A major strength of this study was the assessment of adherence and regimen switches among MSM who reported using GSN apps, which increased our awareness of the correlation between GSN apps’ use and adherence to PrEP. Furthermore, this study was based on a national multicenter real-world study that simulated real-world scenarios in which participants were able to choose their regimens and to switch between daily and event-driven dosing regimens if desired. However, there were also several limitations in this study. The follow-up time was relatively short, and long-term outcomes may not be observed. Medication adherence may be overestimated to some extent due to the free availability of the PrEP and certain incentives in this demonstration study. This study did not further analyze the effect of GSN apps on HIV-prevention efficacy and drug concentration for PrEP, which future studies should examine. Although this study tries to simulate real-world scenarios as much as possible, compliance may be overestimated to some extent due to the free drug supply and the limited amount of incentive costs used to motivate PrEP use, as PrEP is not yet available in China. This study used a variety of methods to supervise the return of medicines, and pill counting remains inevitably affected by uncontrollable reasons such as forgetting to take them. Therefore, our study also uses questionnaires to comprehensively evaluate PrEP adherence from multiple perspectives. Although this study used flexible online and offline recruitment methods to reach all levels of MSM, similar to previous studies, the very high proportion of MSM with university degrees who start PrEP may not be representative of the entire MSM population in China. Therefore, further research is necessary to examine the causality between app use and the PrEP adherence of MSM.

    Conclusions

    This study found that GSN apps’ users who account for a large proportion of daily and event-driven oral PrEP users have lower adherence and are more likely to switch regimens despite their higher sexual risk than GSN apps’ nonusers. Based on these results, GSN platforms provide a unique opportunity to reach high-risk MSM for promoting PrEP outreach, and it is also necessary to customize medication adherence interventions for GSN apps’ users to improve the preventive effect of PrEP.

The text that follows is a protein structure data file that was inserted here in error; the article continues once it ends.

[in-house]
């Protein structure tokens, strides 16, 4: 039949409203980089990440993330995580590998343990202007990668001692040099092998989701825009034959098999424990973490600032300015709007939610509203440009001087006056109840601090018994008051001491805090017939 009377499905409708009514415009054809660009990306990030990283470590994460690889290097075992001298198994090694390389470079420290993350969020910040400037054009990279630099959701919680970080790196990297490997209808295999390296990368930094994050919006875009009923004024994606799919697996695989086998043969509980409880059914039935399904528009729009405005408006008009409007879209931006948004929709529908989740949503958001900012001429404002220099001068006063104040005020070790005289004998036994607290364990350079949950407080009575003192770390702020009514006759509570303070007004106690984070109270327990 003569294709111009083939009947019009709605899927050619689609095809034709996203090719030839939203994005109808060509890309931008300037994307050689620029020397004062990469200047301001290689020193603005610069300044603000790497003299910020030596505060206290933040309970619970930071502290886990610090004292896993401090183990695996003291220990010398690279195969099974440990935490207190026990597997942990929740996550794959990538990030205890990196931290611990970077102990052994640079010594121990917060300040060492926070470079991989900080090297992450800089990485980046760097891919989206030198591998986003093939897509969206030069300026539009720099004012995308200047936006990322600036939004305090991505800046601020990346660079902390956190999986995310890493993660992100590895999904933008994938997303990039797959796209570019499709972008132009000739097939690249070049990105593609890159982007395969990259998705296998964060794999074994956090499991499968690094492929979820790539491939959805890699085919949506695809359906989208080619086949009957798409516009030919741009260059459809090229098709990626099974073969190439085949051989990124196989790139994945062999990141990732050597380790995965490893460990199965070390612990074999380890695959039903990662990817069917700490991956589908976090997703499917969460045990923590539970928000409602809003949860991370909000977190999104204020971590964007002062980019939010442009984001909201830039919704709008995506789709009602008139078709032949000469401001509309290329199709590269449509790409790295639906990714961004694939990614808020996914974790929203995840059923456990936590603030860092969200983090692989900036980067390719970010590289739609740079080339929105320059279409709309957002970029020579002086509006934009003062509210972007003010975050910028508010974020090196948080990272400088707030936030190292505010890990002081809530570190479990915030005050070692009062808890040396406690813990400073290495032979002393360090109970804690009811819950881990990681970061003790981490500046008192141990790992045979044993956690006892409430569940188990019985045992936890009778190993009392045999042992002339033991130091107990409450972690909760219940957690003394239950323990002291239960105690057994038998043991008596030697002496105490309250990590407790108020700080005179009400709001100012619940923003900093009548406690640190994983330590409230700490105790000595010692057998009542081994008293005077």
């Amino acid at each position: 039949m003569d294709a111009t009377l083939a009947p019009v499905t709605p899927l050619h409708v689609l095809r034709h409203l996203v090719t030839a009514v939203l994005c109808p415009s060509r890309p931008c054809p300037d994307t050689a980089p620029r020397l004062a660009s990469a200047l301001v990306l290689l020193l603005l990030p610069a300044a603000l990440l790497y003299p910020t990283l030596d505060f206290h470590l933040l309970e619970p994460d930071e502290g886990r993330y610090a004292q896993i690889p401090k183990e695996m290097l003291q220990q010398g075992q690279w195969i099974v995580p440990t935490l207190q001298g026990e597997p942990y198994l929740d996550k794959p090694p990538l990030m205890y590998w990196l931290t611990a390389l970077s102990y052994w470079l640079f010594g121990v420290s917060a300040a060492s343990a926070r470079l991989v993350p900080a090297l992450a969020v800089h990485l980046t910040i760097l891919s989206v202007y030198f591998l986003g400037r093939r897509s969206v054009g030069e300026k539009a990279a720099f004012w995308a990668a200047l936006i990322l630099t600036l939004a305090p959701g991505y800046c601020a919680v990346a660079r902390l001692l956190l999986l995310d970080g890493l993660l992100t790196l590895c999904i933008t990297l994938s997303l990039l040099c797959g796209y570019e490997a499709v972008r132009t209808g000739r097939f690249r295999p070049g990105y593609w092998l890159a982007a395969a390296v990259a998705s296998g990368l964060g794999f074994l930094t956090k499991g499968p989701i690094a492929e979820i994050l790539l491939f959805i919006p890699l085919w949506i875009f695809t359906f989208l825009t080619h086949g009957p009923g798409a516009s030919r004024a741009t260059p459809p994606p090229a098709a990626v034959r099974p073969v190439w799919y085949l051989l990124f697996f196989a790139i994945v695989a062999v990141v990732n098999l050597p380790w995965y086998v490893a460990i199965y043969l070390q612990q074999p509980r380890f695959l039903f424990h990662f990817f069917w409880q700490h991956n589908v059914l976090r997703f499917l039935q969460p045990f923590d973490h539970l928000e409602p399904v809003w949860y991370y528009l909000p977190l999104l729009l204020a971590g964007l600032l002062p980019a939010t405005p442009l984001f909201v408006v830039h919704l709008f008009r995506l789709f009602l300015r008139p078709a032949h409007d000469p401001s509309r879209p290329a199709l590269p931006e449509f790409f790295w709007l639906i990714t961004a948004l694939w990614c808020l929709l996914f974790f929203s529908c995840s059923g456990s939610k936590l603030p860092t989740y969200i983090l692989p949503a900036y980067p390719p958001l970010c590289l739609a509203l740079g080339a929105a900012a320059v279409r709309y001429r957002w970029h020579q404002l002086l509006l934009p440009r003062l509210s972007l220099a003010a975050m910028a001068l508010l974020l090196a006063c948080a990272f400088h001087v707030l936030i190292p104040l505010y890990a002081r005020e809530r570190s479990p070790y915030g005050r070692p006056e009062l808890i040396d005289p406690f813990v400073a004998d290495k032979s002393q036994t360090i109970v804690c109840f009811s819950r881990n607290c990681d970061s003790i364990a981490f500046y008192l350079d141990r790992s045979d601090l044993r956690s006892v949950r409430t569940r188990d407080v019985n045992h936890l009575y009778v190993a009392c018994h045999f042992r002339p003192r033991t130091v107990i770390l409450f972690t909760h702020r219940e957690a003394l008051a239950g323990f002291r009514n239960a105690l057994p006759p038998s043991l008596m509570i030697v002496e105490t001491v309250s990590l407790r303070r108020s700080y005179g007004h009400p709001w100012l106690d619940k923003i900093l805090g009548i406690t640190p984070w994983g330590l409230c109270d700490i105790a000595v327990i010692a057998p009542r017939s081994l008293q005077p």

Acknowledgments

    This work was supported by the Mega-Projects of National Science Research (13th Five-Year Plan [2017ZX10201101]) and the National Natural Science Foundation of China (Grant No. 81872674). The authors are very grateful to all members of the CROPrEP study team for their contribution. Members not included in the authors’ list include Yao Li, Fang Zhao, Yonghui Zhang, Zhu Mei, Yueru Jia, Rui Li, Yanni Ma, Xin Ma, and Xiaoyun Shi. We also thank the MSM who participated in this study and the staff of community-based organizations who contributed to its success. Gilead Sciences donated the research drug and is gratefully acknowledged.

    Authors' Contributions

    HW, JX, and HS conceived and designed the study; HW, JX, JZ, ZC, QH, XH, YC, HW, XH, LZ, ZH, RB, SL, HL, XJ, HD, WG, and YJ performed the study and experiments; HW and JX analyzed the data; HW, JX, and SC drew the figures and tables; HW, JX, HS, and WD wrote and revised the manuscript; and JX and HS contributed equally as corresponding authors. All authors reviewed and approved the final manuscript.

    Conflicts of Interest

    None declared.

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    Abbreviations

    aOR: adjusted odds ratio
    CAI: condomless anal intercourse
    CASI: computer-assisted self-interview
    GSN: geosocial networking
    MSM: men who have sex with men
    PrEP: pre-exposure prophylaxis
    STI: sexually transmitted infection
    TDF/FTC: tenofovir; disoproxil fumarate plus emtricitabine


    Edited by G Eysenbach; submitted 20.07.20; peer-reviewed by W Tang, J Hecht; comments to author 01.08.20; revised version received 12.08.20; accepted 15.09.20; published 14.10.20

    ©Hongyi Wang, Jing Zhang, Zhenxing Chu, Qinghai Hu, Willa Dong, Xiaojie Huang, Yaokai Chen, Hui Wang, Xiaoqing He, Lukun Zhang, Zhili Hu, Rantong Bao, Shangcao Li, Hang Li, Sitong Cui, Xia Jin, Haibo Ding, Wenqing Geng, Yongjun Jiang, Junjie Xu, Hong Shang. Originally published in the Journal of Medical Internet Research (http://www.jmir.org), 14.10.2020.